Can we save a 30th property in the Daintree Rainforest? This is the question we now have to ask, and we're in a race against time. 

Last week, I was in the Daintree and visited a property we recently saved from development. It was a great feeling to walk on that land and know the rainforest there would be protected forever. At the same time I heard the sounds of chainsaws and an enormous machine turning trees into woodchips on the adjoining block.

Taking a short drive down the road, I saw three more houses under construction. If this keeps going, the remaining undeveloped Daintree Rainforest blocks will all have houses on them. 

The world's oldest rainforest is still for sale. 

There is a simple solution: land buyback.

There are multiple at-risk Daintree properties that could be purchased for conservation right now. However, I don't have enough for a deposit.

Unless I can raise the funds needed for a deposit on the next property, I have to pause the program. I don't want that to happen. There are at-risk Daintree properties that need to be saved now. 

To commit to buying another Daintree Rainforest property, l need a 25% deposit. The last property cost $200,000, so I'm raising $50,000 for a deposit. This will enable us to obtain a contract of sale and the confidence we can raise the remaining funds. 

Please, make a donation now to purchase and protect a 30th property in the Daintree Lowland Rainforest.

Prefer to use PayPal? Please donate here.

Clearing in preparation for housing development. 

Over the past four years, we have purchased a Daintree Rainforest property for conservation every 50 days.  

That's a total of 29 Daintree Rainforest properties in four years, thanks to thousands of generous donors.  

It's an amazing achievement and a significant outcome for the conservation of the world's oldest rainforest. 

To buy so many properties, we've used all our available resources. We've worked hard to line up the properties back-to-back, and sometimes had two or three under contract at any one time. As soon as we raise the funds for one property, we bite off the next challenge. We haven't left any fuel in the tank. 

Now we have to ask - can we do it again? 

It's not illegal for Daintree property owners to develop their blocks for housing. All they need is development approval from the Douglas Shire Council.

That's because in 1982, the Queensland government approved a 1,136-lot rural residential subdivision in the Daintree. This resulted in two-thirds of the Daintree Lowland Rainforest being excluded from protection in the Daintree National Park and Wet Tropics World Heritage Area. 

Now, when freehold properties come on the market, some are purchased for development. Some are purchased for conservation. 

Before we can commit to buying another Daintree Rainforest property, l need to raise $50,000 for a deposit.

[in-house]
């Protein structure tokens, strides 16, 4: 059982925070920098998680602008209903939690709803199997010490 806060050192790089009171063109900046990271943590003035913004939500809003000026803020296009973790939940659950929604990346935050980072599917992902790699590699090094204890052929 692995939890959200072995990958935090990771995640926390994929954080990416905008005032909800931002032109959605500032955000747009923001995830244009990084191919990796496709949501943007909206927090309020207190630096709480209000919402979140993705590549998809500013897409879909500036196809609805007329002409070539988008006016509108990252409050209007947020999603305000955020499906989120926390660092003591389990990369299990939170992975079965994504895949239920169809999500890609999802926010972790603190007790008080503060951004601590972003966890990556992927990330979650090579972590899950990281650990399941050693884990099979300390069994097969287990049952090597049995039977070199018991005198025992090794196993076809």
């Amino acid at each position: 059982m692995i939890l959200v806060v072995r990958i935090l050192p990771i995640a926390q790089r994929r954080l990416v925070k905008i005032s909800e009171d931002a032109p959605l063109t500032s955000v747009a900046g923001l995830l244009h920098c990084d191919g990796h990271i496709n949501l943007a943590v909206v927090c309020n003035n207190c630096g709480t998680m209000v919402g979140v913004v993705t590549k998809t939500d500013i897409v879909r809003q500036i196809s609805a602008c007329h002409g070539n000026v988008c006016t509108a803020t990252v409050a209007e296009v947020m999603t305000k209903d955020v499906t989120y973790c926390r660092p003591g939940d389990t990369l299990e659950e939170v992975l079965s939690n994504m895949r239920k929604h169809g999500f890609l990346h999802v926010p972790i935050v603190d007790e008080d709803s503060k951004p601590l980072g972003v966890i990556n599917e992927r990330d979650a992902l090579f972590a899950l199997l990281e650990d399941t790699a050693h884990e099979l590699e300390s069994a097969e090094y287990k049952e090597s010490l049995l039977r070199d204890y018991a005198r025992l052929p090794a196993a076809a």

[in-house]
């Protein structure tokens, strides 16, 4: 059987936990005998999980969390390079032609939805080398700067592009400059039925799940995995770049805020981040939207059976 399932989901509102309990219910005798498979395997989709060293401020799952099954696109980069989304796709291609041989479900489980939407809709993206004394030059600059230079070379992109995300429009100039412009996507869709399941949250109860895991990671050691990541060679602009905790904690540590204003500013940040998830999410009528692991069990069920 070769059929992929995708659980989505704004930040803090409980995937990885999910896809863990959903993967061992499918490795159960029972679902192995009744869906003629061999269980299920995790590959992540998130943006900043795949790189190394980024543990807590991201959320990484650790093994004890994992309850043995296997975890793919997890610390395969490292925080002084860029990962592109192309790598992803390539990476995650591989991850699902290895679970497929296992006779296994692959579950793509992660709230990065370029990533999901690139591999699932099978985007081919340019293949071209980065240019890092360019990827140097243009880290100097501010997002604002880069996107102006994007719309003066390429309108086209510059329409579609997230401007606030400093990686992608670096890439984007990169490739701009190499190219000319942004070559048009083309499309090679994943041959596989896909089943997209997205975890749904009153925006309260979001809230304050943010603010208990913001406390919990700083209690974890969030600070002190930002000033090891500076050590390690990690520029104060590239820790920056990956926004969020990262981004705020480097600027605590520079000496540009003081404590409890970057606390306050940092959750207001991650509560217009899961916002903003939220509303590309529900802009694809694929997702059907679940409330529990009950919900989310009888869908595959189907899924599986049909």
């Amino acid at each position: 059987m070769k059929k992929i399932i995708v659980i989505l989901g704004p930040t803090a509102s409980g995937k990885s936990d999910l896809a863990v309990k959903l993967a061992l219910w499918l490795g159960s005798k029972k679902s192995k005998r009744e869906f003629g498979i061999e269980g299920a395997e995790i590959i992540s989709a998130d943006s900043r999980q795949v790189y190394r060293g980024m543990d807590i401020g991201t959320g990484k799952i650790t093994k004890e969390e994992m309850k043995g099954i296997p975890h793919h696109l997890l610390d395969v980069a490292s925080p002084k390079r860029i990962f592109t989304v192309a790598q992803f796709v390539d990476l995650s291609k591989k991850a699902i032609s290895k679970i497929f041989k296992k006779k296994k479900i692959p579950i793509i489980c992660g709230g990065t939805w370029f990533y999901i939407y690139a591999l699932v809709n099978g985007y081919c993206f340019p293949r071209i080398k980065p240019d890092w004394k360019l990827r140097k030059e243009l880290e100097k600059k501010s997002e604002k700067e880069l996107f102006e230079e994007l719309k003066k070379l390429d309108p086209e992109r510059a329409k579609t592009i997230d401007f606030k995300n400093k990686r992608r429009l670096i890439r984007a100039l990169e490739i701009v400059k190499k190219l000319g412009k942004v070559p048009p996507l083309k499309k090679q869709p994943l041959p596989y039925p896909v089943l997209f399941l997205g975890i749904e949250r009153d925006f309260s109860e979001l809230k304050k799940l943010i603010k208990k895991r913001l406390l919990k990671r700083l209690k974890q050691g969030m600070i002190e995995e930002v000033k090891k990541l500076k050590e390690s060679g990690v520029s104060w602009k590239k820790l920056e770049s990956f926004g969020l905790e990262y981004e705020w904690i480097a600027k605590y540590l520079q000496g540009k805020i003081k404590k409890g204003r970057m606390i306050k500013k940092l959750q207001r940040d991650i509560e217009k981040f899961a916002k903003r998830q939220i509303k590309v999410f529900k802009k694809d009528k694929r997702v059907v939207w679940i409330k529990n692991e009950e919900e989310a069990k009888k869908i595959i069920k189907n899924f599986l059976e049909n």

Please, make a donation now to purchase and protect a 30th property in the Daintree Lowland Rainforest.

Prefer to use PayPal? Please donate here.

The rare Bennett's Tree-kangaroo 

Can we save the world's oldest rainforest from further development? 

Development in the Daintree Lowland Rainforest causes the fragmentation and degradation of this precious ecosystem, home to cassowaries, the Bennett's tree-kangaroo, musky rat-kangaroo and other endangered wildlife.

I know you don't want that to happen - you've proven that though your support of our successful land buyback program. 

However, we are in a race against time and don't have cash upfront to buy the properties.

For four years, every 50 days, we have purchased a Daintree Rainforest property for conservation. That's been funded by people like you and me making decisions about the future of the Daintree.

Please, make a donation now to purchase and protect a 30th property in the Daintree Lowland Rainforest.

Prefer to use PayPal? Please donate here.

Last week while I was in Cow Bay, I was lucky enough to see two cassowaries emerge and walk about 100m along the path before returning to the rainforest. It was a wonderful sight. With just 4,400 cassowaries believed to remain in Australia's wet tropical rainforests, we must do everything we can to save them.

The number one threat to southern cassowaries in the Wet Tropics is the loss and degradation of habitat through clearing for housing and the introduction of exotic plants. Fortunately the solution is simple - land buyback for conservation. Please help me raise the money for a deposit on another Daintree block.

I need to raise $50,000 as soon as possible. I’ve set a target for the end of August. Can you help?

Please, make a donation now to purchase and protect a 30th property in the Daintree Lowland Rainforest.

Prefer to use PayPal? Please donate here.

If you have any questions about the purchase and protection of land in the Daintree Lowland Rainforest please see our answers to frequently asked questions or email me at [email protected]. You can also call me during business hours at 0437 423 119.

For the Daintree Rainforest,

Kelvin Davies

Founder, Rainforest 4 Foundation

 

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  • Clair Morton
    published this page in Latest News 2023-08-01 13:22:22 +1000